Report lays bare poor state of ASAL low-cost boarding schools
Low-cost boarding schools in arid and semi-arid areas (ASALs) have inadequate learning and teaching resources needed for modern education.
They are under-funded and are currently reeling under the effects of climate change and food insecurity— influencing enrolment, a recent assessment report by the National Council for Nomadic Education in Kenya (NACONEK) has revealed.
The report further asserts that most schools had no valid registration certificates, title deeds, official postal and email address and are understaffed.
Facilities in many schools are not friendly to learners and, especially those living with disabilities and the majority have no green school programmes.
Established by the Government in 2015, the National Council for Nomadic Education in Kenya (NACONEK) was to steer and coordinate efforts towards the provision of quality education in all nomadic communities.
The council was also tasked to ensure access, retention, completion and transition among learners in ASAL communities.
This was supposed to be done through vulnerable children support grants, funding mobile schools, enactment on special education, infrastructural funds and school feeding programmes.
Towards this effort, the government disburses an annual grant of Sh400 million towards low-cost boarding schools. The government also disburses Sh3,000 per child twice a year in addition to the Free Primary Education funding.
The grant is meant to cater for the boarding programme, especially on equipment, meals and support staff in schools.
The nomadic nature of communities in these regions could not sustain day schools hence the need for low-cost boarding facilities.
The NACOMEK report lays bare the dire situation of education in the ASAL areas.
Data was collected in Turkana, Narok, Kajiado, Garissa, Tana River, Taita Taveta, Kwale and Kilifi counties.
“Although the government effort has greatly improved access and quality of education to children in nomadic communities, about two million of them aged between six and 13 years are still out of school,” observed Harun Mohammed Yusuf, the chief executive officer NACOMEK in the report titled An Assessment Report On The Impact Of Climate Change On Sustainability Of Low-Cost Boarding Schools In The Arid And Semi-Arid Lands.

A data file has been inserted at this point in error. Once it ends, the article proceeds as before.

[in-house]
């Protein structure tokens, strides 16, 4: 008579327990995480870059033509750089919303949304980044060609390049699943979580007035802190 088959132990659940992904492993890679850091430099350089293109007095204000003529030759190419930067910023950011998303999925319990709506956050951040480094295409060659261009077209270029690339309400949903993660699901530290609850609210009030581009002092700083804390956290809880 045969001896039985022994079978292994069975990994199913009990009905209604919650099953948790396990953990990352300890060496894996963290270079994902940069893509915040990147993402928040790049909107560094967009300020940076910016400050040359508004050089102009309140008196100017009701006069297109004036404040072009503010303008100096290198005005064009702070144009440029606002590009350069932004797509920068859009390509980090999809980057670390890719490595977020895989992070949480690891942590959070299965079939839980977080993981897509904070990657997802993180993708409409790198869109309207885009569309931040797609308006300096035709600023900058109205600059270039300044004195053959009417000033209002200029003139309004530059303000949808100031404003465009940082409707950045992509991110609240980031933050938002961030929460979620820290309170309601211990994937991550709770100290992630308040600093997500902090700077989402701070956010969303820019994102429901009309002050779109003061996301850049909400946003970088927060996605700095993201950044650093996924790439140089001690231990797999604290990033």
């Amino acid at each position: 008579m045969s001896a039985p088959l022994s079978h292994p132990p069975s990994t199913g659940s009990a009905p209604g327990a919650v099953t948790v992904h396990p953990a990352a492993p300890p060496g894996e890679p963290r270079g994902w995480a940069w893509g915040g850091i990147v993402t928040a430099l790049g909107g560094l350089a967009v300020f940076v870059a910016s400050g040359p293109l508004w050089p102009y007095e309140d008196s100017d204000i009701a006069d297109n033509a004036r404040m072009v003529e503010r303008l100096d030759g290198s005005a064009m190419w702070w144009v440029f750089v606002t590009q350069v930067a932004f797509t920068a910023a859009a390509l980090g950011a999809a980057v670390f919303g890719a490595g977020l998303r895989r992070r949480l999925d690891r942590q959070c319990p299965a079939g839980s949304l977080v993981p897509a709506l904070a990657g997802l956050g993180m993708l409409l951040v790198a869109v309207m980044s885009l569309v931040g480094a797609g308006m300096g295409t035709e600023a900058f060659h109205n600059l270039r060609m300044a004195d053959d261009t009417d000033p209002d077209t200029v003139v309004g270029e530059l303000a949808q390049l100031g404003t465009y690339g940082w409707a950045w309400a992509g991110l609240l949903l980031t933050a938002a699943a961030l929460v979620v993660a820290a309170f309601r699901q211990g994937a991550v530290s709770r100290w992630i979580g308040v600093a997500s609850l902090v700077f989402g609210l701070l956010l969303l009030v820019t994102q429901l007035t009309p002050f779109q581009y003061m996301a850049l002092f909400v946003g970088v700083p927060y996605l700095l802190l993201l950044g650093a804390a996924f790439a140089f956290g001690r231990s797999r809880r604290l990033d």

On the boarding programme, the report notes that only 65 per cent of the schools received regular grants and 88 per cent indicated that the grant did not match enrolment.
Accordingly, 76 per cent of the schools had inadequate and unsafe facilities, with learners, especially boys, sharing beds while others slept on the floor.
Regarding school infrastructure, in most counties, toilets were inadequate, unfriendly, especially to people living with disabilities, and lacked safety and privacy, according to the report.
Handwashing facilities were inadequate in about 53 per cent of the school while 57 per cent of the schools did not have clean bathrooms. Water supply was inadequate in 62 per cent of the institutions.
Nutrition and health proved a challenge to many of the low-cost boarding schools, with the majority failing to provide a balanced diet to their learners. At least 20 per cent of the schools lacked secure and safe food storage facilities.
In an indication of strained resources, 80 per cent of the schools used 60 per cent of their budgets on food.
While the assessment was done just before Covid-19 hit the country, a recent statement by governors in these regions shows that education enrolment has badly been hit by the pandemic.
According to a statement by the Frontier Counties Development Council (FCDC), at least 1.2 million learners from 10 counties have failed to return to school after institutions reopened early this year
The 10 counties under FCDC are Turkana, West Pokot, Samburu, Isiolo, Mandera, Wajir, Garissa, Tana River, Lamu and Mandera.
According to the statement, 265,000 learners in Mandera, 255,850 from Garissa, 237,000 from Wajir, 224,000 from Turkana and 94,000 from Marsabit failed to resume learning.
Primary schools are the hardest hit with 821,790 pupils out of school with 288,350 pre-primary learners and 185,000 students away from class.
“Half of the people in our regions are illiterate and this situation only worsens the already dire situation,” observed Ali Roba, Mandera governor who is currently the FCDC chairperson, calling on the Ministry of Education to make concerted efforts to arrest the situation.
According to governor Roba, sustainable development is largely dependent on literacy levels.
“What this means is that these regions will forever be left behind due to lack of education opportunities for many of its children,” he added.
Roba noted that severe teacher shortage, as well as insecurity could have contributed to low enrolment as schools reopened.
For instance, Mandera county has a deficit of 1,707 teachers according to the FCDC.